When our seniors joined the course, IIM I was functioning in some old and an arguably dilapidated Government College building in a dusty town in Indore. The old 'campus' - if you can call that one – was just a building and some parking space. Outside the boundary, there were only tea shops and some unobtrusive establishments – true old rural Indian style, not the ones you can look for in downtowns. The roads outside were broken, dusty and water clogged during rains. Inside the hostel blocks in the new campus, there was no permanent internet connection. They had to go out to the old campus to browse for two hours a day. The Class of 2005 was 115 strong, the first batch to cross the 60 numbers. Understandably, they must have had one hell of a lot of apprehensions about their decisions of joining. As the academic buildings in the new campus was getting built on the hill some 10 Kms from the old one, and as their batch was of double size that the earlier ones, they had to travel in the college bus everyday from the hostel blocks in the new campus to the classes in the old campus. Although the curriculum was good and rigorous – it had just stopped receiving support from IIMA - the institute was on the continous process of recruiting professors and building infrastructure, library etc. The placements for their seniors (Class of 2004) – both summers and finals – never got over in the typical 3 days/4 days timeframe as it is quoted across the top B-schools. Attendance requirement was, hold your breath, 100%. Library was housed in the old campus (and hence inaccessible for the most part since hostels were in the old campus), electives weren't as comprehensive as it is now, and hence most candidates took similar electives offered by the institute. And then things changed. Our seniors probably wouldn’t have dreamt the transformation of things before they leave the institute.

As the need for basic facilities – library, permanent net connection etc was increasingly felt, our seniors started fighting for these. Things started to change slowly.

In the second term of their course, the academic blocks were ready in the new campus, and they officially stayed and studied in the new environment. They fought for the internet connection, and during their second term, a LAN network was up. They started several interest clubs. They achieved a 100% summer placements quite fast – in relation to their own seniors. They fought tooth and nail for good professors and electives. The library with online facilities was up, the auditorium was ready, and, by the time we came in, things were ready and perfectly smooth. 3 start type hostel rooms, a breathtaking campus on top of a hill, library with online facilities, electives offered in many streams, more faculties and a 75% attendance norm were in place. Little did we realize that all these were premium privileges that we assumed for granted. During this one year, the second year for our seniors and first year for us, things have changed dramatically. Foreign exchange programs are in place, our summers got over in no time, lots of new faculties are in place, and more importantly, our campus is wireless enabled. Yes, some of us have Wi-Fi laptops and could connect to net from any place in campus without an inch of wire.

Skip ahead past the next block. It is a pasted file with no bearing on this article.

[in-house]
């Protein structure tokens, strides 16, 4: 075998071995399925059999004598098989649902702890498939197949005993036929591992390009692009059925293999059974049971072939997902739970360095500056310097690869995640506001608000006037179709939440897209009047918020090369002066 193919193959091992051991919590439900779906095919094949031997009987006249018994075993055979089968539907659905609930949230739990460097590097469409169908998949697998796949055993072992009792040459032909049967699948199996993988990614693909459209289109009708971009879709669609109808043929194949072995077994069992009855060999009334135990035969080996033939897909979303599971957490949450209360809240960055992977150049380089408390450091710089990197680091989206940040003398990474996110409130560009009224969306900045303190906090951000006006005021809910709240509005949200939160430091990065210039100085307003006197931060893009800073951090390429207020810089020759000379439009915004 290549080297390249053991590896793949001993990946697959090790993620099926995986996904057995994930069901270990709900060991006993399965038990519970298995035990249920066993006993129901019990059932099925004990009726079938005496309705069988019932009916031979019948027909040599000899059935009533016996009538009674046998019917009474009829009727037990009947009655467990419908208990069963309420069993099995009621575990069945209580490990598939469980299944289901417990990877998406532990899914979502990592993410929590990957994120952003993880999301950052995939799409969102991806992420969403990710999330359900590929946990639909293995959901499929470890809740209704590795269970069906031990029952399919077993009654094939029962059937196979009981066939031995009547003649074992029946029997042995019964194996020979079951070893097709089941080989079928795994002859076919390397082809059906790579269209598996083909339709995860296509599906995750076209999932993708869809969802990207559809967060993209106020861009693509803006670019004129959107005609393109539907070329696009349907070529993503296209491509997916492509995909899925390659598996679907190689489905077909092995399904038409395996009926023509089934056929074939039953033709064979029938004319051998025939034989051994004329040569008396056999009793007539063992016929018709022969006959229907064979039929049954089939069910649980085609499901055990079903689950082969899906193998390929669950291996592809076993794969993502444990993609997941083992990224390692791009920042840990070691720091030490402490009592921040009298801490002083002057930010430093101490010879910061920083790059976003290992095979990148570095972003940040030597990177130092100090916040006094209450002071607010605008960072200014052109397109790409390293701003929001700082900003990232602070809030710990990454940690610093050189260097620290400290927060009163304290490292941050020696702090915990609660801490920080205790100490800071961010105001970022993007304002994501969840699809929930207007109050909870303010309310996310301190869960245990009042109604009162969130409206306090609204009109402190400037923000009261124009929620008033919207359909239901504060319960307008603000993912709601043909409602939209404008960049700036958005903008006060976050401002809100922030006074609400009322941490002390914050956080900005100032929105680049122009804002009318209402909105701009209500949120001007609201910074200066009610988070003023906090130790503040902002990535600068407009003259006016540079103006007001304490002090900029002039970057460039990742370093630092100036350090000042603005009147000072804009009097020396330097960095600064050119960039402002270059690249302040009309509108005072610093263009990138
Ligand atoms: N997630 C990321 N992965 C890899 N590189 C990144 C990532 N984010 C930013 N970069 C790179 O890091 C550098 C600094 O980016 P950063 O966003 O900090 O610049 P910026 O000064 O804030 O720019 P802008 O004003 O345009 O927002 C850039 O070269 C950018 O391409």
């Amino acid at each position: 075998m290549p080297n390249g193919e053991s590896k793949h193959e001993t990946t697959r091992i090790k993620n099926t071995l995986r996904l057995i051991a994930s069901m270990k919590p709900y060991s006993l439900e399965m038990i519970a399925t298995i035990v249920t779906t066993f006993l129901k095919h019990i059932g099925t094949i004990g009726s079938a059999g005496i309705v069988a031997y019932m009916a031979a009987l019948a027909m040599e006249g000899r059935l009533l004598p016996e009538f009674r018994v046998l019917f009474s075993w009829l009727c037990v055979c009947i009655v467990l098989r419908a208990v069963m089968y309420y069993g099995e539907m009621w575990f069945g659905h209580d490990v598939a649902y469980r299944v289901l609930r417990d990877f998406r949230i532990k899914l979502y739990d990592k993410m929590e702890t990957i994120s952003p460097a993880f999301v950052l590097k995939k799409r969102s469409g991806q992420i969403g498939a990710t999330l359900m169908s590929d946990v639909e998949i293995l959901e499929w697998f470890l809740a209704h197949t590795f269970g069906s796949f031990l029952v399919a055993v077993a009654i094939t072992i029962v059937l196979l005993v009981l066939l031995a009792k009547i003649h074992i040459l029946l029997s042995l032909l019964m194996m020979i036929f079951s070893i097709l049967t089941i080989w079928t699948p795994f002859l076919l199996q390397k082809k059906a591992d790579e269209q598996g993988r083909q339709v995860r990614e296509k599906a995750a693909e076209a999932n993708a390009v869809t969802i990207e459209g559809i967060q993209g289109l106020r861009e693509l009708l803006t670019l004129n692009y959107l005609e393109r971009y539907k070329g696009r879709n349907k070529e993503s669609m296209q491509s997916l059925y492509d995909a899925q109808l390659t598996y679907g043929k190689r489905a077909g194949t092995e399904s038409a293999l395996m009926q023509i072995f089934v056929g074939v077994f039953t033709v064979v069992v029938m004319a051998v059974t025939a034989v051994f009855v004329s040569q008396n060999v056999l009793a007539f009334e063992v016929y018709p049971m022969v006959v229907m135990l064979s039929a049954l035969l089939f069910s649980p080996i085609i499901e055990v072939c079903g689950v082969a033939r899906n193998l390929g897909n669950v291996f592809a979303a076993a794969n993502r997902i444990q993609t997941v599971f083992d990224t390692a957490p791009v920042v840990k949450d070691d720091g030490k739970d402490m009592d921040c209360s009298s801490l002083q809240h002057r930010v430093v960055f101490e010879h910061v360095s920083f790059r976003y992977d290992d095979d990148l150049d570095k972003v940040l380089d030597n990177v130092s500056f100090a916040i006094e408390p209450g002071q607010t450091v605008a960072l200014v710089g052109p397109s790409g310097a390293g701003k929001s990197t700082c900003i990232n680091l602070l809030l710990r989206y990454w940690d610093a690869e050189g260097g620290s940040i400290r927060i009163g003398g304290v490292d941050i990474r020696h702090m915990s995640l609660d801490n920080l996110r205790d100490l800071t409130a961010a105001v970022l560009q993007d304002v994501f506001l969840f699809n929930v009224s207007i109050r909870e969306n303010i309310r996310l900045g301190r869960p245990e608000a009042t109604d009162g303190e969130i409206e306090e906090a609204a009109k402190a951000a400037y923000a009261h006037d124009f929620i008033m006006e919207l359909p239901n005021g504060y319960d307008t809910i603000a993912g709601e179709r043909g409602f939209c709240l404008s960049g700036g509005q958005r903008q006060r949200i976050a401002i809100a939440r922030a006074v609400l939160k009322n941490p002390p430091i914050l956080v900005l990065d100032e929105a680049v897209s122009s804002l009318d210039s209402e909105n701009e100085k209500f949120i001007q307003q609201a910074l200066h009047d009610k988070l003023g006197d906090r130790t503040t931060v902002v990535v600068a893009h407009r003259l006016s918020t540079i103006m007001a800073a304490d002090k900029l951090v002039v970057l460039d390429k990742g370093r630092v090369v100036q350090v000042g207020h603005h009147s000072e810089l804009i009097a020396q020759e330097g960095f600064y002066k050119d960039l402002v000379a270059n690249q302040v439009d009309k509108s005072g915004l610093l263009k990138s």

As sentimental feelings run high, and amidst all the ‘last’ activities – parties, quizzes, mails, games, eat-outs, movies, music and the like, most of us don’t exactly realize the batch that our seniors were. PGP2, hats off to you! You guys really deserve a bow!

Thursday, February 17, 2005

From FRIENDS-o-phobia to FRIENDS-o-philia

I haven’t seen a single episode of FRIENDS ever in my life. Not until today. This isn’t a crime or a mistake, but I guess with about 75% of the people I know and can relate to watching this episode, I’m most likely expected to know who Ross or Rachel is. I don’t think it is right on my part to be an ignoramus anymore. This episode has been the table topic for a long time, and there is probably a good reason for so many people to be crazy about it. I’m joining the bandwagon from today. I can’t really recollect why I missed it for such a long time, but I guess it’s because of my anathema towards TV serials (some of those late night Sun and Zee TV serials really suck!) and due to I not owning a TV when I was working. Additionally, I really hated every bit of the background laughter (or chatter), apart from not wanting to waste time. 

But this time around, with our LAN filled with multiple copies of all seasons, I’m not really in a position to find a reason to evade. I started today with three episodes, and I can’t really say I’m obsessed with it. In terms of amusement, Joey and Pheobe seem damn cool and has so far been the best of the lot. FRIENDS looks like a nice way to pass time, and to know more about the American culture – [here, I’m willing to take our HR prof’s suggestion to be receptive to other cultures, particularly since, according to his prediction, most of us would be loitering around the globe before 2010 :) ].

I still hate the background laughter, but I guess that isn’t reason enough for abstaining myself from the serial. Oh FRIENDS-omaniacs, is there any other character to watch out for?

Monday, February 14, 2005

Of healthy sundowns & spicy nights ...

I’m on the verge of making a spoof of my own lifestyle. Correction: ‘our’ MBA lifestyle. Tonight, it’s going to be the sixth eat-out in a span of ten days, and there’s no sign of letting down.